Now that I've answered your question, let me ask you whether McVeigh should have been executed for murdering more than 100 innocent people.

    1. The retarded person would indeed know what he was doing and it was wrong. But you are confusing the test for insanity. Should we execute someone with an IQ of 75, at all, as policy? Are all defendants equally responsible? I can tell you the answer: no. Very few ever face the death penalty now. I take it you would change that.

      And, yes, if you want the cheap shot, an abolitionist is against the execution of Tim McVeigh, Adolph Hitler, and anyone you care to mention except a hypothetical killer of my wife, who Bear would probably take care of on his own. But that's vengeance, and a sin, however natural, wrong. In any case we take these decisions out iPod interested hands for good reasons.

  21. I have already said I am an abolitionist.

    I have already observed that LWOP is a very serious punishment, and offenders leave prison in a box either way.

    I am hapoy to see you are not an absolutist.

    The 8th Amendment was also from a time when skitting people's nose was an acceptable punishment.

    Now, we would have to process murderers and executions on an industrial scale given the much larger popultaion. That is why we would have to cut corners. I would not care to live in a country where execution of all murderers was an industry. And, yes. I am a lawyer and you are not, which is why I know an imperfect self-defense might or might not be murder, would be charged as such and up to the defense to make the self-defense case. How about felony murder? Charged as murder even if you're the wheel man and never saw the victim.

    Nothing is simple, my friend, not in the law, especially not in murder and definitely not in death penalty cases.

    1. Something the Bear and Bald Eagle actually agree on: We are both abolitionists. That and, oh yes, icons and The Rubricatae Chronicles. And films.

  22. "We take these decisions out of interested hands."

    Is this magisterial. No. But if he keeps it up, it will become part of his ordinary magisterium, and binding upon Catholics. But "magisterium" isn't what it used to be.

    1. It is magisterial because (1) it is also in Amoris Laetitia, which is a magisterial document. And (2) at one point, when defining, he actually shifted and used the royal “we” to proclaim.

  23. And what? Nobody likes Bear's defense of guns (although doesn't touch the things himself).

    No it is URSUS CONTRA MUNDUM. :-)

    1. Liked your defense when I read it, just didn't get around to commenting. Two questions and a comment:

      1) Surprised you don't use one since you said country people had a duty to arm themselves to protect those under their protection.

      2) Police can't be counted on to show up on time in the big city. My SUV was turned over in the middle of the main highway which runs by downtown Chicago and it took paramedics 20 minutes to arrive, and the Illinois police came only minutes before that.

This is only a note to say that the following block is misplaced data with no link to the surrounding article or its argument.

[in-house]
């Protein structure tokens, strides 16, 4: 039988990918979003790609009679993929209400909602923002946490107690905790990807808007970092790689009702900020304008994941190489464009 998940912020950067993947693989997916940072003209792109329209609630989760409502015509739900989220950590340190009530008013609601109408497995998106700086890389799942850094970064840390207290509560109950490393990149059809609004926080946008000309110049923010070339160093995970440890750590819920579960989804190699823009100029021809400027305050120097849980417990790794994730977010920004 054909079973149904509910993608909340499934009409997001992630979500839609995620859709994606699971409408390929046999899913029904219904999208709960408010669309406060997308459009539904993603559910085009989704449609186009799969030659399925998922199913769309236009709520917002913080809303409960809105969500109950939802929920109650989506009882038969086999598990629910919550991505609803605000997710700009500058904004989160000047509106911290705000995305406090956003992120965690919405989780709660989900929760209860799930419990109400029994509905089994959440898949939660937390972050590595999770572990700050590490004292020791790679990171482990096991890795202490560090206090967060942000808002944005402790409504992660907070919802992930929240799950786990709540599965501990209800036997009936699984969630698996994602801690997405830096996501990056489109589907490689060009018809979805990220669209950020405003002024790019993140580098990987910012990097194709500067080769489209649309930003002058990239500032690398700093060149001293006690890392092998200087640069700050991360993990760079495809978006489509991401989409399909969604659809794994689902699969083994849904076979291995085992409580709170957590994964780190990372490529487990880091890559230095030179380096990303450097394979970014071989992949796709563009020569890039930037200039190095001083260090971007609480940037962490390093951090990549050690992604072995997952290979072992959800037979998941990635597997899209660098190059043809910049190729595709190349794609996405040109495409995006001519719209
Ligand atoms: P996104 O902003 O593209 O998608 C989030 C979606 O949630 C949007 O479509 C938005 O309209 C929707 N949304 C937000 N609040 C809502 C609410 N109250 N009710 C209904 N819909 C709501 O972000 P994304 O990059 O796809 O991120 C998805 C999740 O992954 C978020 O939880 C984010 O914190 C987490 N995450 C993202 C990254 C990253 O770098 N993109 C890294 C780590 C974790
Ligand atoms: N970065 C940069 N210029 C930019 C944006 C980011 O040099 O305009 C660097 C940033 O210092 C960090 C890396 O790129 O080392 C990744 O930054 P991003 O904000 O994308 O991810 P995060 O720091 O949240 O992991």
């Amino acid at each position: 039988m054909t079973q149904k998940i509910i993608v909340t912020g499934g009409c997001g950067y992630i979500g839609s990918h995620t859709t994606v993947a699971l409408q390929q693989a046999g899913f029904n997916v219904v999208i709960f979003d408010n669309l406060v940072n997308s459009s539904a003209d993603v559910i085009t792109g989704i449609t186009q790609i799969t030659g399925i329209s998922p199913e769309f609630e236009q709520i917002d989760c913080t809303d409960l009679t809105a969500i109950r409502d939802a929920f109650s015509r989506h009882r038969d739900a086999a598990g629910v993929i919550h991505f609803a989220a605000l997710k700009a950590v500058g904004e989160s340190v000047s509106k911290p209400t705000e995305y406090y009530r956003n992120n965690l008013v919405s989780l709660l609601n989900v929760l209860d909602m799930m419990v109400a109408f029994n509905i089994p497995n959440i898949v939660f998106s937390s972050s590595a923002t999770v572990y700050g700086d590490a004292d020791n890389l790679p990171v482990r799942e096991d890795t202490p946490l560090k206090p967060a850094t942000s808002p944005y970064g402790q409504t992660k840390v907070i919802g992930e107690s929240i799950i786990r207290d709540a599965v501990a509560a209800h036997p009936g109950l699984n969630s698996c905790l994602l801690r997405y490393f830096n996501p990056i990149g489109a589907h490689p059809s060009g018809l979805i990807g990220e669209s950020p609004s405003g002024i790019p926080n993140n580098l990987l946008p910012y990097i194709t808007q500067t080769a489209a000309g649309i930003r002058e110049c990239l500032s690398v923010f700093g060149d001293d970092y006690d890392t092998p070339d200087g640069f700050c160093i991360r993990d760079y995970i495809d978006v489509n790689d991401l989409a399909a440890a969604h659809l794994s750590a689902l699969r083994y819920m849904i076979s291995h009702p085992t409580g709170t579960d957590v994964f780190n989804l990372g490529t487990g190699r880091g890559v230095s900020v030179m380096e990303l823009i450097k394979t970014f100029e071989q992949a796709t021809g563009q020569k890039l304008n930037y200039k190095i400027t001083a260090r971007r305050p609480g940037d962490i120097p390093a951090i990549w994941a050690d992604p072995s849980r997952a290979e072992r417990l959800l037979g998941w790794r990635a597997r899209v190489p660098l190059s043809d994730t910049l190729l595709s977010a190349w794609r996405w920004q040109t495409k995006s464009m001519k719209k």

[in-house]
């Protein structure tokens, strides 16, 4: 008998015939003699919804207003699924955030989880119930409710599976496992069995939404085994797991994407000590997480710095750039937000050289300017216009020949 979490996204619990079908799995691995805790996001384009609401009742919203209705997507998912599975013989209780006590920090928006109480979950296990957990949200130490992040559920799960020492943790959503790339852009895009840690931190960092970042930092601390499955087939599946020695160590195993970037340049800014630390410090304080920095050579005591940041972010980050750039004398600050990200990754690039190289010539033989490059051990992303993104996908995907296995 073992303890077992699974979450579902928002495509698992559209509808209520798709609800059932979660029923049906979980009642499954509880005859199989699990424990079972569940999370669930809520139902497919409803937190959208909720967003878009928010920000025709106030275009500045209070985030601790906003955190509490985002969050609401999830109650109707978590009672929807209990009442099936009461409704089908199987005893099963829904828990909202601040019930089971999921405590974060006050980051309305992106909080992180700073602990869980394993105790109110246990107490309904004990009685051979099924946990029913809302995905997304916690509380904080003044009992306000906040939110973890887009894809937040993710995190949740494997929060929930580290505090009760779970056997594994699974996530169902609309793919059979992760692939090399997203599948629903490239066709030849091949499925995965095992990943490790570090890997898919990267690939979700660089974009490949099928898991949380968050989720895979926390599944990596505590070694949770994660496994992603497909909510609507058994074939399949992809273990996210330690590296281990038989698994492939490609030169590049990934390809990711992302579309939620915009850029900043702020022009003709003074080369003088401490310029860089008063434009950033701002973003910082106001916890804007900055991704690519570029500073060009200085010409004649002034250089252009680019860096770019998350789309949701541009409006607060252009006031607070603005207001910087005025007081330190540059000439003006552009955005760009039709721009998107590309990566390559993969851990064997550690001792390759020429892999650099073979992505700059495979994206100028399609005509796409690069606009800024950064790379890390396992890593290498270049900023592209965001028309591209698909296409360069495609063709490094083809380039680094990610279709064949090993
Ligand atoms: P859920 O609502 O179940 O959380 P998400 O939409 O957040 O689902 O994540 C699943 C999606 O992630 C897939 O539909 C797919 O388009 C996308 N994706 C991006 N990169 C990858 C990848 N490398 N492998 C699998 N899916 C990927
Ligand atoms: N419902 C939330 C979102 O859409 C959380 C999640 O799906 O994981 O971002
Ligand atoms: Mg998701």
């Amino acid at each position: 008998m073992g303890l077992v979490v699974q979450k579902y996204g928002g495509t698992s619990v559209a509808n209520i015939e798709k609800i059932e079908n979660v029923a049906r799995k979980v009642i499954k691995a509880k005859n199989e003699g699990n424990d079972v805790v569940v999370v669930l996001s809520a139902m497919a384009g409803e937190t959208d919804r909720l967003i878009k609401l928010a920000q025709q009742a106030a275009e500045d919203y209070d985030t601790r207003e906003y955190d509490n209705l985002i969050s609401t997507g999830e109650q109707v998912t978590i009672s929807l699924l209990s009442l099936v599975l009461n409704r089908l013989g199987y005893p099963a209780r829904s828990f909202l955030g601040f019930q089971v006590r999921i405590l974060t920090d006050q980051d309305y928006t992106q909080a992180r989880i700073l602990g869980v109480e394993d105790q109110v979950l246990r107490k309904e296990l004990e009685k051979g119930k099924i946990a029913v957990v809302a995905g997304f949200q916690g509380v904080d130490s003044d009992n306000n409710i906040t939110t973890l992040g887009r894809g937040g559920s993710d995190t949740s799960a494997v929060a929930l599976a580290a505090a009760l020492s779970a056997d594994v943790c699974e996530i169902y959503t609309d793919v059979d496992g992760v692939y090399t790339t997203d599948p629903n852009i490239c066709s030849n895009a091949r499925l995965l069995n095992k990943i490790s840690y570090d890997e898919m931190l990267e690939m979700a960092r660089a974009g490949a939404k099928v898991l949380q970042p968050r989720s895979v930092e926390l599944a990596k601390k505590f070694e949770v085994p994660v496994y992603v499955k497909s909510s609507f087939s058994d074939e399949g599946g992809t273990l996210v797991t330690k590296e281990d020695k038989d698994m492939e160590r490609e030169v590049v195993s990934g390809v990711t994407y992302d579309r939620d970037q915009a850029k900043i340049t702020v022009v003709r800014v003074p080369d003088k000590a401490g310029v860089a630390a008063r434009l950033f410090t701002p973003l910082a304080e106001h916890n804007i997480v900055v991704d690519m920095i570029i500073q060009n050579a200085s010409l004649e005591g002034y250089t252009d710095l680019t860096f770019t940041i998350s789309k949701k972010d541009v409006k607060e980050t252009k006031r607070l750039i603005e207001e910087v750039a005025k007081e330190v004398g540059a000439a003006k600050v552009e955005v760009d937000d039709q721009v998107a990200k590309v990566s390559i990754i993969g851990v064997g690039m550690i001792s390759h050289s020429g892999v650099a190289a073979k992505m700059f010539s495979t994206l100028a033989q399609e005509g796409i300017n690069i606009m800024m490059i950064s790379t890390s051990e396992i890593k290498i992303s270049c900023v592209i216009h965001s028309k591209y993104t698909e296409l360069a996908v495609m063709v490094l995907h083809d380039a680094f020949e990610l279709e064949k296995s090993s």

3) I don't consider touching guns either, but I feel safer knowing that a lot of my fellow, non-criminal citizens do.

    2. Um, Bears don't need guns. In a home defense situation, the Bear can easy take a couple slugs befote ripping the jawbone from an attacker and beating him to death with it. And just because Bear doesn't touch them doesn't mean the rest of the freehold can not lay down an impressive amount of firepower.

  24. Every person on the planet will eventually die from a built-in death penalty acquired at the first moment of life. The Crucifixion of Christ at the hands of the state is another death penalty that is intimately related to each and every one of us. While one penalty is just, and the other unjust, both are mysterious necessities for the eternal life of every person. Man killing man is as old as Cain and Abel and so engrained in our being that we killed God on earth. Somehow death from sin is erased and transformed into eternal life by one Man who was murdered for all of us. The death penalty will never be abolished so long as man inhabits the earth. That's a bad thing. That's a good thing. Fixate on just one of those things ... and you're lost.

  25. Here is the progression of the Catholic Church on the death penalty from JPII onward:

  26. Maybe somebody already said this in the comments. This is a chess move. It's not really about the death penalty. It's about what comes after. If the CCC can be changed to reflect "evolved society" for the death penalty, then it can be changed for anything. Including what the real goal is. Think know what that goal is.


Moderation is On.

Featured Post

Judging Angels Chapter 1 Read by Author

Quick commercial for free, no-strings-attached gift of a professionally produced audio book of Judging Angels, Chapter 1: Last Things, read...